How To Set Up And Play the Rubber Guard

The rubber guard is essentially a form of high closed guard, but done with an emphasis on one of your legs, instead of both of them. Moreover, there’s a closed-loop system that really makes the position difficult to escape against skilled rubber guard players.

The position is available from any closed guard. The basic transition is to get the shin of one of your legs across the shoulders of an opponent, just like in a triangle. The difference is that this time, the leg stays underneath the armpit. Your other leg stays wrapped around the hip, at least in the initial moments of establishing a rubber guard.

The closed-loop enters the frame with the grips. Your arm should hook the ankle of the leg that goes over the shoulders, looking to grip with a unique grip from the inside out. The other arm then gets into one of several options, the most “basic” one being, and overhook position. However, the grip is not one of a usual overhook, but rather goes around the knee of the leg that is across the shoulders, further wedging it in place.

Attacking from the rubber guard si highly versatile and hat is where your flexibility comes into play as well. Namely, certain rubber guards move are only at the disposal of people that have very flexible hips, and pretty flexible knees. Other aspects, though, are up for grabs for anyone.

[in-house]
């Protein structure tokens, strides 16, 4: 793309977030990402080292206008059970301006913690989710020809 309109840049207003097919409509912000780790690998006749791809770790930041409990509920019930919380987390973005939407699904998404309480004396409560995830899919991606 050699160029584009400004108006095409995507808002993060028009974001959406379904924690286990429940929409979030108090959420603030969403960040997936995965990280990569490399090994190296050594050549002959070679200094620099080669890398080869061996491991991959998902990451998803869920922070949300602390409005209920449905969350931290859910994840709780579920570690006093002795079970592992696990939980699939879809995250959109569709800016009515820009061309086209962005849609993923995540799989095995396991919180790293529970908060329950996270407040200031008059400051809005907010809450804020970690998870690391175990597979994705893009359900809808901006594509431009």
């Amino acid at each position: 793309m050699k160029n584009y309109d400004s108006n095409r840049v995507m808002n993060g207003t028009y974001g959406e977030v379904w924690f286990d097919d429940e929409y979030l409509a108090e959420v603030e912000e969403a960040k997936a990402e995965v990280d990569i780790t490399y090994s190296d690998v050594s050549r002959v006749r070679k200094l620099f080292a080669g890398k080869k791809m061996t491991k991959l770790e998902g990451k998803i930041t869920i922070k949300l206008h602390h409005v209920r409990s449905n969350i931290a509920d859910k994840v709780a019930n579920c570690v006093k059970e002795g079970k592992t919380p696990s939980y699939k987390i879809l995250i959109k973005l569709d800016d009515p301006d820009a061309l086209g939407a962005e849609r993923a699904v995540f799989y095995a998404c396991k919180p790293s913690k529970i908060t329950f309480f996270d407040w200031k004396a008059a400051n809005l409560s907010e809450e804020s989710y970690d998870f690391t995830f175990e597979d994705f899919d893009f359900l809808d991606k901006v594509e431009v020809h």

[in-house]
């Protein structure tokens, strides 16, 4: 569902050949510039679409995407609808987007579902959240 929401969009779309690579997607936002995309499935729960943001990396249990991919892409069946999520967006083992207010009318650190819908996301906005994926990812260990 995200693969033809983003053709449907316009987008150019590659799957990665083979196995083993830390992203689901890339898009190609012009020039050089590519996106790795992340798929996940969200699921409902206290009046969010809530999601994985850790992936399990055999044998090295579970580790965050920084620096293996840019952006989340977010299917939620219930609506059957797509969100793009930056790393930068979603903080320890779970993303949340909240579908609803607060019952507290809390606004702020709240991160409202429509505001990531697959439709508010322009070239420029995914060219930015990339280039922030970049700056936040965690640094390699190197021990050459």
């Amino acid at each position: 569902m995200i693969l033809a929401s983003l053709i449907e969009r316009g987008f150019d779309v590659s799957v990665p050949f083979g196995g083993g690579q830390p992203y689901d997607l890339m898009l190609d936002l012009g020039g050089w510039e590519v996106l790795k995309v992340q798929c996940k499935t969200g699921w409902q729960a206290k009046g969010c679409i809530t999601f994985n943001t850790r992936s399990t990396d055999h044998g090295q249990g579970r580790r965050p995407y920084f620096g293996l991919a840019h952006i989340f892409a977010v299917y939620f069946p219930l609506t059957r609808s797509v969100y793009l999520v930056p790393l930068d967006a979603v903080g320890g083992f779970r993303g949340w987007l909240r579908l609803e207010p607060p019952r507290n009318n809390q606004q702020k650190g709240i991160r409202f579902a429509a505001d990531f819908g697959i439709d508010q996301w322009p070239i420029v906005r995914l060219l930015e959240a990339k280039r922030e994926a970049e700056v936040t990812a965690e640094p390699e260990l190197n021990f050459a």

Attacks from the rubber guard include triangles, armlocks, guillotine choke variations, and even eh famous Gogoplata. Of course, the Omoplata is a highly obvious option as well. Back attacks and sweeps open up quite easily too, depending on how you progress with your grips, and, of course, your flexibility. The “meathook” rubber guard is one of the most efficient variations that anyone can use, regardless of age, flexibility, or the presence or absence of the Gi.

Passing The Rubber Guard

Getting past the rubber guard is also something every grappler should have in their arsenal. There are plenty of ways to deal with it, but I have to say that I’m a particular fan of Marcelo Garcia’s take on passing it.

Marcelo takes into account the movement and progressive offense that is available to the rubber guard player. In fact, he plays on the fact that they’ll go on the offense and uses it to set up a very cool frame that later on allows you to get out of the guard unscathed.